jQuery 1.3 with PHP

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jQuery 1.3 with PHP


Creating PHP applications that respond quickly, avoid unnecessary page reloads, and
provide great user interfaces, often requires complex JavaScript techniques. Even then, if
you get that far, the results might not work across different browsers! With jQuery, you
can use one of the most popular JavaScript libraries, forget about cross-browser issues,
and simplify the creation of very powerful and responsive interfaces—all with the
minimum of code.


This is the first book in the market that will ease the server-side PHP coder into the
client-side world of the popular jQuery JavaScript library.


This book will show you how to use jQuery to enhance your PHP applications, with
many examples using jQuery’s user interface library jQuery UI, and other examples using
popular jQuery plugins. It will help you to add exciting user interface features to liven up
your PHP applications without having to become a master of client-side JavaScript.


This book will teach you how to use jQuery to create some really stunning effects, but
without you needing to have in-depth knowledge of how jQuery works. It provides you
with everything you need to build practical user interfaces, for everything from graphics
manipulation and drag-and-drop to data searching, and much more. The book also
provides practical demonstrations of PHP and jQuery and explains these examples, rather
than starting from how JavaScript works and how it is different from PHP.


By the end of this book, you should be able to take any PHP application you have
written, and transform it into a responsive, user-friendly interface, with capabilities you
would not have dreamed of being able to achieve, all in just a few lines of JavaScript.


What This Book Covers


Chapter 1, Introduction and Overview, introduces you to what jQuery is, why you would
want to use it, and why is it useful to combine it with PHP. Also, it gives a list of projects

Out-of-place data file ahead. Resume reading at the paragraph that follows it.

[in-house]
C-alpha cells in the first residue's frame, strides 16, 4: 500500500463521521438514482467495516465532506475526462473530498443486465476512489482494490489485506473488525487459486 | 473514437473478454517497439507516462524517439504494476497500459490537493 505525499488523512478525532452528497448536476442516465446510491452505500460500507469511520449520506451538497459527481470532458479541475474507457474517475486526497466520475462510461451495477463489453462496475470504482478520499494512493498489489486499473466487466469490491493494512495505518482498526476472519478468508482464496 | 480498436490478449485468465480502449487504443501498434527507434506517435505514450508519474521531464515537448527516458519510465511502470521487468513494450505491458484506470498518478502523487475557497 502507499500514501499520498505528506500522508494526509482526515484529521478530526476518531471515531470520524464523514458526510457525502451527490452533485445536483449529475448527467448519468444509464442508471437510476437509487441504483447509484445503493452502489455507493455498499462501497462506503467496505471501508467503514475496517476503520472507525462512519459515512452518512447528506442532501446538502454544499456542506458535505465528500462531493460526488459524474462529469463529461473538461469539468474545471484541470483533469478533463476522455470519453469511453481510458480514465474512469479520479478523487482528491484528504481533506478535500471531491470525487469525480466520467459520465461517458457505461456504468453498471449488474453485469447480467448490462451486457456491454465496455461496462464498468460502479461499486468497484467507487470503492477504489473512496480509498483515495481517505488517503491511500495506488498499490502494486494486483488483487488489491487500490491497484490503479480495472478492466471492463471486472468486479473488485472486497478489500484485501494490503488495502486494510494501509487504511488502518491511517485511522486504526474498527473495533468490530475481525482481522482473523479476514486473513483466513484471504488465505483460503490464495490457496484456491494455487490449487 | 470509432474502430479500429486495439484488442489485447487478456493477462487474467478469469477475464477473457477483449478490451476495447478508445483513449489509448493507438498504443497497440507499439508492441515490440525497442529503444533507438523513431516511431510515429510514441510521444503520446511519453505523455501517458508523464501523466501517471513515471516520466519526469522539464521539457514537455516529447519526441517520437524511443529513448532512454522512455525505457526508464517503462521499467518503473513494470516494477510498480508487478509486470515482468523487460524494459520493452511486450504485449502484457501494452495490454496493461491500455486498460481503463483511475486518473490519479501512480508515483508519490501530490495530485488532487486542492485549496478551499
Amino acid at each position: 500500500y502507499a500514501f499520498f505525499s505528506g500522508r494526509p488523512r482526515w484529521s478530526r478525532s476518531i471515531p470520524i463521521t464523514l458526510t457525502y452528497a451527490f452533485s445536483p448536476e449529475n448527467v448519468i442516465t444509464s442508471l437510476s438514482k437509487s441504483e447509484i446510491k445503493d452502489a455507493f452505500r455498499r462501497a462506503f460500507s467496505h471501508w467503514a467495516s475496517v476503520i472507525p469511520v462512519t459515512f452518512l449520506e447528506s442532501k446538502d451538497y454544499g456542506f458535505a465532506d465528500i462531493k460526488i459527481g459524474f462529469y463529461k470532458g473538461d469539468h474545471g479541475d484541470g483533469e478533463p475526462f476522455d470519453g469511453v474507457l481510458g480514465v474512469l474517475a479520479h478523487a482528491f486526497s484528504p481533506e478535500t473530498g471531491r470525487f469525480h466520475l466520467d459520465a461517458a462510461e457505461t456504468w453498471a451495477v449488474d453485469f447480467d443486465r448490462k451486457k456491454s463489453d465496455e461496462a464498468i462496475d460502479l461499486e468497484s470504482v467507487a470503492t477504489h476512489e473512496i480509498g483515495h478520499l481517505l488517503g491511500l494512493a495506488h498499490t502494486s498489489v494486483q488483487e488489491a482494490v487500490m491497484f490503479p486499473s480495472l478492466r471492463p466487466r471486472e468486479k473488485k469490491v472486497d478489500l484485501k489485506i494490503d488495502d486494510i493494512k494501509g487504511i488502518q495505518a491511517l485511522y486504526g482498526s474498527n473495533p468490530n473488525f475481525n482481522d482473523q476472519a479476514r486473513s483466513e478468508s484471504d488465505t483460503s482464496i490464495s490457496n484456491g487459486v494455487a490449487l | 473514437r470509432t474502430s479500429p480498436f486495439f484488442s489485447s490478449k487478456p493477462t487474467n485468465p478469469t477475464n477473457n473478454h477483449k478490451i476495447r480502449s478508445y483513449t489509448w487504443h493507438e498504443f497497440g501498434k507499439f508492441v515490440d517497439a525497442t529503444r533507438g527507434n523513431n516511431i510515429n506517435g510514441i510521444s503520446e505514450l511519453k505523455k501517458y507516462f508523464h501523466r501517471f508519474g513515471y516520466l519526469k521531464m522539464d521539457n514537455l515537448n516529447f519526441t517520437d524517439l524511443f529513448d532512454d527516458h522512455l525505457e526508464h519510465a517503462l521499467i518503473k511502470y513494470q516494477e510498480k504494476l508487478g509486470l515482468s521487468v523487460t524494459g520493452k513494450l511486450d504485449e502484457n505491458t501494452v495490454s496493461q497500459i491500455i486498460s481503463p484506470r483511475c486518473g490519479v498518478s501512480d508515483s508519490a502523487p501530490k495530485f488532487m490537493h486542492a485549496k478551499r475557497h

illustrating uses for combining PHP and jQuery.


Chapter 2, Quick Tricks, looks at a few quick examples on how to interface PHP and
jQuery and a few tricks, which demonstrate how to relieve the most obvious resource
wastes on the server.


Chapter 3, Tabs and Accordions, walks through the creation of tabs and accordions using
the jQuery UI project, managing tabs and accordions using a rich text editor and a bit of
PHP, and using Ajax to populate your accordion and tab panels.


Chapter 4, Forms and Form Validation, explores form validation using jQuery and PHP
and how to use the same PHP configuration to validate on both sides—the server and the
client side. It also covers examples on optimization of large select boxes and building
auto-suggest fields.


Chapter 5, File Management, teaches you to manage almost everything—creating,
uploading, editing, moving, downloading, and deleting files and directories.


Chapter 6, Calendars, builds a weekly calendar for you, which has events that can be
created, edited, moved around, and deleted. It also takes care of recurring events.


Chapter 7, Image Manipulation, discusses methods for manipulating images with jQuery
and PHP, along with some ways to make the changes non-destructive, so that multiple
manipulations, such as select, rotate, resize, and crop, can be made on the same image.


Chapter 8, Drag and Drop, demonstrates a few uses of drag and drop, including sorting
lists, dragging between lists, and hierarchical sorting, which can be used to improve the
usability of your content management system.


Chapter 9, Data Tables, builds a very large data table and discusses how to navigate, sort,
search, paginate, and search it using jQuery and Ajax.


Chapter 10, Optimization, shows the ways to optimize jQuery and various other elements
of the web development environment.


Data Tables


From time to time, you will want to show data in your website and allow the data to
be sorted and searched.


It always impresses me that whenever I need to do anything with jQuery, there are
usually plugins available, which are exactly or close to what I need.


In this chapter, we will look at:



  • How to install and use the DataTables plugin

  • How to load data pages on request from the server

  • Searching and ordering the data


The DataTables plugin allows sorting, filtering, and pagination on your data.


Here’s an example screen from the project we will build in this chapter. The data is